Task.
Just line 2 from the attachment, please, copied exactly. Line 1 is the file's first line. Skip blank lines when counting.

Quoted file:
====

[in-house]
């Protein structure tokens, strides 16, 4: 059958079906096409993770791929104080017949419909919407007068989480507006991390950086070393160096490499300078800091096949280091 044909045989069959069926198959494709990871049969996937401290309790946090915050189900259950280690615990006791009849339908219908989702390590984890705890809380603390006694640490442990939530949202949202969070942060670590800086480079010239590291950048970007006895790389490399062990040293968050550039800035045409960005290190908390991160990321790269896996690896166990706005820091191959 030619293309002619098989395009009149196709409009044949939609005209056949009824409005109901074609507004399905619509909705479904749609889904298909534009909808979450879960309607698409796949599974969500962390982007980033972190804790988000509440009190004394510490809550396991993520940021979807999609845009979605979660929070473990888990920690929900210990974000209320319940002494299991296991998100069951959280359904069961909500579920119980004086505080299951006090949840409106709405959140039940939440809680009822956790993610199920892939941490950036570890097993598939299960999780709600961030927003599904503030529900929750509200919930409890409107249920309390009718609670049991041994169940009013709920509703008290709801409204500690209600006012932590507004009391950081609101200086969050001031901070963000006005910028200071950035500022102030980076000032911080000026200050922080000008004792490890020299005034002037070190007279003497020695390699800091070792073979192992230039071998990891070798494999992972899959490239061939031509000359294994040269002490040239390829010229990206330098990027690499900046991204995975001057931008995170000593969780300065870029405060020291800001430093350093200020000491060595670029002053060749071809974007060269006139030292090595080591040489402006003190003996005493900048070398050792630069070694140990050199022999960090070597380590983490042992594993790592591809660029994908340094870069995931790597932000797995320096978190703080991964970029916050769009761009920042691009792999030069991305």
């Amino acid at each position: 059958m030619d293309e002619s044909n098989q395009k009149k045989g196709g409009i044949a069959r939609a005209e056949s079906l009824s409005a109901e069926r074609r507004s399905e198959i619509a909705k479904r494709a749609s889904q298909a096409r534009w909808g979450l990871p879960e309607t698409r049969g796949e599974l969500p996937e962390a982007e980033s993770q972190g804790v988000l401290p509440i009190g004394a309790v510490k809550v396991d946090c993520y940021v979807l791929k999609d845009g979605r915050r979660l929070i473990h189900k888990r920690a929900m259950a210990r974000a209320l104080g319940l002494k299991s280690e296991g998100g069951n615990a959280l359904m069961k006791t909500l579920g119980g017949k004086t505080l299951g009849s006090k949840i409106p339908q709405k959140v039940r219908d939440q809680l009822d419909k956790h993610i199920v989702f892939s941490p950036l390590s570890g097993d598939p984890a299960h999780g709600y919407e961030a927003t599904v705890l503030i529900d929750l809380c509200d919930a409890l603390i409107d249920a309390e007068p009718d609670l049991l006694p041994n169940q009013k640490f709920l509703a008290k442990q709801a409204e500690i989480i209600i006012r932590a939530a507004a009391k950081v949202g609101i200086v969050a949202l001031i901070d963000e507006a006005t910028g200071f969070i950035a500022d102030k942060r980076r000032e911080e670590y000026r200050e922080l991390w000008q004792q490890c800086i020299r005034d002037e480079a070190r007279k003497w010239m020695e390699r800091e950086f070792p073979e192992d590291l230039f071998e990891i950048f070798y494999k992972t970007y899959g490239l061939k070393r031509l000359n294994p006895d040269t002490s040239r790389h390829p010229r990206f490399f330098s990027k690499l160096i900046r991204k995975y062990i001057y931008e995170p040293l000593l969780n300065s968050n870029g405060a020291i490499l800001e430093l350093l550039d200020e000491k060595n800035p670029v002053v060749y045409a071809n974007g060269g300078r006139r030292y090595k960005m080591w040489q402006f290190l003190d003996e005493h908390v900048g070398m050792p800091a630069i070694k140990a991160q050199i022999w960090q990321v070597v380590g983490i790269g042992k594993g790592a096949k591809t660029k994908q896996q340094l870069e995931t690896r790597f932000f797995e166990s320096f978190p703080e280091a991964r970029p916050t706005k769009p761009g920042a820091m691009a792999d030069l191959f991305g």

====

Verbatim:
């Protein structure tokens, strides 16, 4: 059958079906096409993770791929104080017949419909919407007068989480507006991390950086070393160096490499300078800091096949280091 044909045989069959069926198959494709990871049969996937401290309790946090915050189900259950280690615990006791009849339908219908989702390590984890705890809380603390006694640490442990939530949202949202969070942060670590800086480079010239590291950048970007006895790389490399062990040293968050550039800035045409960005290190908390991160990321790269896996690896166990706005820091191959 030619293309002619098989395009009149196709409009044949939609005209056949009824409005109901074609507004399905619509909705479904749609889904298909534009909808979450879960309607698409796949599974969500962390982007980033972190804790988000509440009190004394510490809550396991993520940021979807999609845009979605979660929070473990888990920690929900210990974000209320319940002494299991296991998100069951959280359904069961909500579920119980004086505080299951006090949840409106709405959140039940939440809680009822956790993610199920892939941490950036570890097993598939299960999780709600961030927003599904503030529900929750509200919930409890409107249920309390009718609670049991041994169940009013709920509703008290709801409204500690209600006012932590507004009391950081609101200086969050001031901070963000006005910028200071950035500022102030980076000032911080000026200050922080000008004792490890020299005034002037070190007279003497020695390699800091070792073979192992230039071998990891070798494999992972899959490239061939031509000359294994040269002490040239390829010229990206330098990027690499900046991204995975001057931008995170000593969780300065870029405060020291800001430093350093200020000491060595670029002053060749071809974007060269006139030292090595080591040489402006003190003996005493900048070398050792630069070694140990050199022999960090070597380590983490042992594993790592591809660029994908340094870069995931790597932000797995320096978190703080991964970029916050769009761009920042691009792999030069991305």